1. Sugar Labs has been accepted as one of the participating open-source mentoring organizations in Google Code-in 2015. This will be our fourth year participating in what I personally find to be one of the most exhilarating community activities we engage in. I am especially pleased that this year Google is allowing Sam Parkinson and Ignacio Rodríguez, our "under-aged" finalists from last year, to participate as mentors (with, of course, parental permission). Watching their growth from Sugar user to Sugar developer to Sugar mentor is especially rewarding.
If you are interested in being a mentor or suggesting tasks for the contest, please contact me at walter --AT-- sugarlabs.org. I also encourage you to spread the word to schools in your communities. Youths ages 13-17 can participate in a range of activities: coding, documentation, outreach, UI design, quality assurance, etc. Participants will learn a great deal, have fun, and help our community grow. Contact me for more details.
2. Last summer (in the Northern Hemisphere) Sugar Labs mentored six interns participating in the Google Summer of Code program. One of the nice things about this year's program is not only did we have new contributors to the Sugar codebase, but also, the projects attracted some new mentors to the mix. I had the pleasure of working with Devin Ulibarri, a music teacher and Free/Libre Software enthusiast. Devin mentored Yash Khandelwal, a student from IIT Hyderabad, on Music Blocks, software designed for teachers and learners to explore the fundamental concepts of music in a visual-coding environment.
We think that "Music Blocks is both innovative and [will be] beneficial to music education in a number of ways: On the one hand, it is a new method for understanding the fundamental concepts of music; on the other, it is a tool for learning coding and logic skills. It integrates both music and STEM fundamentals in a fun, scalable, and authentic way. Lastly—and very importantly—the tool itself is Free/Libre Software, which we argue is the best choice for an equitable and just education because it gives students the freedom to study, without restriction, both how to use the software and how the software itself works, i.e., how it transforms their instructions into their musical inventions."  (submitted to Constructionism 2016)
Since the summer, we've been continuing the work and have made sufficient progress to feel comfortable running some workshops. We hope to hold the first Music Blocks workshop will be in Miami sometime before the end of the calendar year; we are coordinating with Eduardo Marturet, music director and conductor of the Miami Symphony Orchestra.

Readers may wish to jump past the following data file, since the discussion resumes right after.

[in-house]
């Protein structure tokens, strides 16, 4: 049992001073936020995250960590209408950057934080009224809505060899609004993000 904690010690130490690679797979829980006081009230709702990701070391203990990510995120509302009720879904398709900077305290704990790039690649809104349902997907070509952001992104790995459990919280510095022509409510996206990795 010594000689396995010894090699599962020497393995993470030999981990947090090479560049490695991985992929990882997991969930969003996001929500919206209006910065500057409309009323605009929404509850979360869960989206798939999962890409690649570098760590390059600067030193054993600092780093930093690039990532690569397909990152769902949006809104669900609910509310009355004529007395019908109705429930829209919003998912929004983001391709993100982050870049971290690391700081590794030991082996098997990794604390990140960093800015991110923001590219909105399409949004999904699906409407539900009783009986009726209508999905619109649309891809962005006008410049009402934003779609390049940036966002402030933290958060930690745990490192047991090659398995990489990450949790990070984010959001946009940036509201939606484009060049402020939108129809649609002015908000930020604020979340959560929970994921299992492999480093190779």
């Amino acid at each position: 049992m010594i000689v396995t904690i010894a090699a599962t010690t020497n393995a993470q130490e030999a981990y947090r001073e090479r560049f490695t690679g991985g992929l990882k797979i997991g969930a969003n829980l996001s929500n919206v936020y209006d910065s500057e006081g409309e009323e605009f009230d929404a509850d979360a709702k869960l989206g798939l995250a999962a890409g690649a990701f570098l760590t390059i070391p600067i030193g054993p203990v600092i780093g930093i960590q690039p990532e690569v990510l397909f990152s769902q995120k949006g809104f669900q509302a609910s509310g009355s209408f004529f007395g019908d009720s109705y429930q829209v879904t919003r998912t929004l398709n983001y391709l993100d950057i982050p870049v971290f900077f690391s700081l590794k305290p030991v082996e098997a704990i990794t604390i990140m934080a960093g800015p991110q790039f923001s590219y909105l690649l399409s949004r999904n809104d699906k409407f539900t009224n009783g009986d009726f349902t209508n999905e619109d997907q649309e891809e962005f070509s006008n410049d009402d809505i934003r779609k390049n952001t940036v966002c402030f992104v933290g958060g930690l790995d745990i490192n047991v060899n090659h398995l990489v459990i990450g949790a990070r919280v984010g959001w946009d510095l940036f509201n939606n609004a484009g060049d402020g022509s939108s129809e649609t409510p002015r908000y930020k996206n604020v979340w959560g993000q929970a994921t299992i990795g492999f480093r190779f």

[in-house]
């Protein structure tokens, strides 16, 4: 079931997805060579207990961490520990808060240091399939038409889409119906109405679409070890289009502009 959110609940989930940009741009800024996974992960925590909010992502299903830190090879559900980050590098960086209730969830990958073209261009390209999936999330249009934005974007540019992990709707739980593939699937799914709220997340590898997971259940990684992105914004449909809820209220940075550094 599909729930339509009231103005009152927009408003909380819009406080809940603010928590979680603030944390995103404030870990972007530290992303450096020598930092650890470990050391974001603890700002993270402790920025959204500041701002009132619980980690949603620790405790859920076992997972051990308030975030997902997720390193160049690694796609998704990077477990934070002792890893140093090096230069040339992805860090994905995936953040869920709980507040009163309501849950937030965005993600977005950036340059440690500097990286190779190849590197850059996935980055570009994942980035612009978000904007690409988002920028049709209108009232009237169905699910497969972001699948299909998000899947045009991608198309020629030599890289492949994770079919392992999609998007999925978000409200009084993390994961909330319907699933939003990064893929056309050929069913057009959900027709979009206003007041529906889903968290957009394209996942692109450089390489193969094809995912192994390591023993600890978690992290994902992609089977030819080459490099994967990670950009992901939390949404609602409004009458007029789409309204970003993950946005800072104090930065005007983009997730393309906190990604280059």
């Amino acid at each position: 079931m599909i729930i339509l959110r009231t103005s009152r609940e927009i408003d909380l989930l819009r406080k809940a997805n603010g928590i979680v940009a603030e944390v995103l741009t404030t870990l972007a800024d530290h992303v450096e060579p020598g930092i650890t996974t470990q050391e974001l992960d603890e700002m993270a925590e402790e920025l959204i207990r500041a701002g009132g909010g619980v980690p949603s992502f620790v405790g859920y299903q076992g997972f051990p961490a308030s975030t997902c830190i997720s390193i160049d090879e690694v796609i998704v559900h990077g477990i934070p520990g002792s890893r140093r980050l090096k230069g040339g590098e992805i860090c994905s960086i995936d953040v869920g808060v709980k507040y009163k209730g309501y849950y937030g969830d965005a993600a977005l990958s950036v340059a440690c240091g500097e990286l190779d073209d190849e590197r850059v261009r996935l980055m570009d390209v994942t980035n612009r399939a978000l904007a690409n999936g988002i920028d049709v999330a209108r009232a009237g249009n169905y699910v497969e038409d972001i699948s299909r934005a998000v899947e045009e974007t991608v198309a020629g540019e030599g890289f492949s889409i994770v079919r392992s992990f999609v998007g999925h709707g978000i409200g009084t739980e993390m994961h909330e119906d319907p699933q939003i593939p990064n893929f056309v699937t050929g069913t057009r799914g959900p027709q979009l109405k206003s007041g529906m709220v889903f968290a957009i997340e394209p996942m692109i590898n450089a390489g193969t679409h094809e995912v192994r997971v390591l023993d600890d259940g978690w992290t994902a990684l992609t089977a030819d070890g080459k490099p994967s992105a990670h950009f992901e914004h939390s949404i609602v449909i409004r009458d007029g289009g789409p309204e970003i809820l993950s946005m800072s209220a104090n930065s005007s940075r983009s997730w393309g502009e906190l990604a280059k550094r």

While Devin and I had been discussing the ideas behind Music Blocks for some time, this is the type of project that never would have happened without the help of Summer of Code. Yash was able to make our ideas tangible such that we could "kick the tires" and decide whether or not it was worth investing more time into refining the program. It was, but you should judge for yourself. You can run Music Blocks in a browser; an illustrated guide is available; and the source is available in this git repo.
3. I gave a talk at an education summit in Dubai in September. It was at the summit that I met Samir Alsulahat, who took an interest in Turtle Blocks. As a consequence, Samir took the time to translate Turtle Blocks into Arabic.
In the Community
4. The Sugar Labs membership committee (Caryl Bigenho, Samson Goddy, and Sebastian Silva) has been busy trying to refresh our membership rolls in the run up to the next oversight board election. If you are a member of the Sugar Labs community, e.g., a developer, designer, teacher, etc., and would like to become voting member of Sugar Labs, please contact the committee at members --AT-- sugarlabs.org.
It is not too late to add your name to the ballot for the upcoming election. All seven seats on the committee are being contested. Some new faces and new ideas would be very welcome. We meet on-line for one hour on the first Monday of each month. (Of course, you are welcome to join the meetings even if you are not a member of the oversight board.) If you are interested in running for a seat on the board, please add your name and a brief statement to the candidates wiki page.
5. The Fedora 23 release of Sugar on a Stick is available with Sugar 0.106. This release of Sugar (v 0.106) is dedicated to the memory of Marco Gritti Presenti. Marco was a member of the original Sugar team and the lead Red Hat engineer on the project over its first three years of development. Soft-spoken but determined, Marco was a founding member of Sugar Labs and one of the original members of the Sugar Labs oversight board. Beyond the code he contributed to the project—he was a gifted software engineer; Marco shared with us his vision that Sugar ultimately belongs to its users. It is the clarity of this vision that is still reflected in the Sugar code-base and the spirit of the Sugar Labs community.
6. Please visit our planet.